Materials and Methods
Sensible heat flux of Iran was calculated based on the data of air temperature, land temperature and wind speed obtained from reanalysis of the data during a 34-year period (1980-2014) for a limited area (43o to 64.5o eastern longitude, 20o to 41o northern latitude). In this study, sensible heat flux was calculated for warm months (spring and summer) by using the bulk formula. Moving average and anomaly were used to consider the changes of monthly and seasonal time series of sensible heat flux, temperature and wind speed variables. Linear and polynomial regressions were calculated to determine the trends in every variable. Correlation and multi-variable regression and Pearson correlation coefficient were used to show the relationships between sensible heat flux, temperature and wind speed variables. Excel and SPSS were used to run all the statistical calculations. Finally, the isohyet maps were plotted using GIS.
Results and Discussion
This study aimed at observing uptrend trend in spring sensible heat flux and down trend in summer heat flux. The gradient in spring, (0.18), and summer, (0.039), showed the high intense of variations in spring. Spring sensible heat flux shows positive anomalies in recent years while sensible heat flux in summer shows variations with regular periods and mostly in negative anomalies. Despite the spring precipitation, wet soil, growing vegetation and increase in latent heat flux, North West Iran shows the minimum sensible heat flux and maximum standard deviation. The changes of air temperature and land temperature are increasing during the study period representing the uptrend in seasonal time series. However, the decrease in wind speed makes little trend changes in long-term wind speed in spring and summer. It was found that spring and summer sensible heat fluxes were greater in the 1990s than other decades. All land temperature, air temperature and wind speed displayed an obvious interdecadal increase in 1990s. In addition to west, North West regions, central and east Iran showed maximum standard deviation in sensible heat flux in 1990s. Multi regression was applied for each season separately. The results were in accordance with the results of correlation in the relationship between the variables (land temperature, air temperature and wind speed) and sensible heat flux. Linear R-squared value is 0.49 showing that land temperature can determine 50 percent of sensible heat flux changes in spring. Besides, polynomial R-squared value is 0.19 in wind speed to determine 20 percent of sensible heat flux variations in summer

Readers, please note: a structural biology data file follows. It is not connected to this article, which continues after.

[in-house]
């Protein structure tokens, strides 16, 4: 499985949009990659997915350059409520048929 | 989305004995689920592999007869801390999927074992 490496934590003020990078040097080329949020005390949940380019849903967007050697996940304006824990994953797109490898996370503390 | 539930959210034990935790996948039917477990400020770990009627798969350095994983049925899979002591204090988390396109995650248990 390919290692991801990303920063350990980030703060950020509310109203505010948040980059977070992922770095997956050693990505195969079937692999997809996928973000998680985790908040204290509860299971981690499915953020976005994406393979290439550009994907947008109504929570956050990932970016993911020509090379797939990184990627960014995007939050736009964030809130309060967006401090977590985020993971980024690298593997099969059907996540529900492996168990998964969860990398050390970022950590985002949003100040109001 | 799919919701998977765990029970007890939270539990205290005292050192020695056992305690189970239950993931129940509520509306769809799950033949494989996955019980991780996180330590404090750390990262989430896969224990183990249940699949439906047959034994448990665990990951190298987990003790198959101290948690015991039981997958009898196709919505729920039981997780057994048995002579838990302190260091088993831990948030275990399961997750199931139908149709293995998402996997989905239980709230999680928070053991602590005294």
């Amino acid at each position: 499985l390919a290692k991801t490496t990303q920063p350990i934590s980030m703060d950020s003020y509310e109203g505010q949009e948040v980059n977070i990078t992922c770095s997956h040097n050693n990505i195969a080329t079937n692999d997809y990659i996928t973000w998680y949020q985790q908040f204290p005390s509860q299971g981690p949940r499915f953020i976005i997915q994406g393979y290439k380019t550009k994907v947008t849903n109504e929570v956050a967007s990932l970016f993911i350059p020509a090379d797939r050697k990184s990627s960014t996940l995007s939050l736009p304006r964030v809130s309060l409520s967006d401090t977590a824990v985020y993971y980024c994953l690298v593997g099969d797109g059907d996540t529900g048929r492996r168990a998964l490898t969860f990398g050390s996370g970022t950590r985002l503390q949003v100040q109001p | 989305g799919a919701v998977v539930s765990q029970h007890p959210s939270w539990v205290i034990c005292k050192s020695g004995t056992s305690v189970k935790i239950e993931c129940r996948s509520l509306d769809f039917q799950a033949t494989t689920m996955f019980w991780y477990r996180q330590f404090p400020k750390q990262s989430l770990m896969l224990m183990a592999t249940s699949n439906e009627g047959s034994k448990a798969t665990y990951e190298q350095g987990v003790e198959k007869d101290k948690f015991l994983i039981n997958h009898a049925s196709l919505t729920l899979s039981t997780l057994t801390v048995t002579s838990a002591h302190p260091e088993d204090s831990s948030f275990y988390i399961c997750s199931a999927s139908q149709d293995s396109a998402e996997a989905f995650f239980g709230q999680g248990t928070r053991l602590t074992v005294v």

This study could prove the relationship between maximum sensible heat flux and maximum land and air temperature in west, North West, center and southern part of Caspian Sea. The change in the surface wind speed played a more important role in the interdecadal variations in sensible heat flux during the summer, whereas the change in the land temperature was more important for the interdecadal variations in sensible heat flux in the spring. Therefore, it seems that land temperature in spring can affect the relative humidity, precipitation and drought in summer leading to the occurrence of climatic hazards such as dust storms.


Main Subjects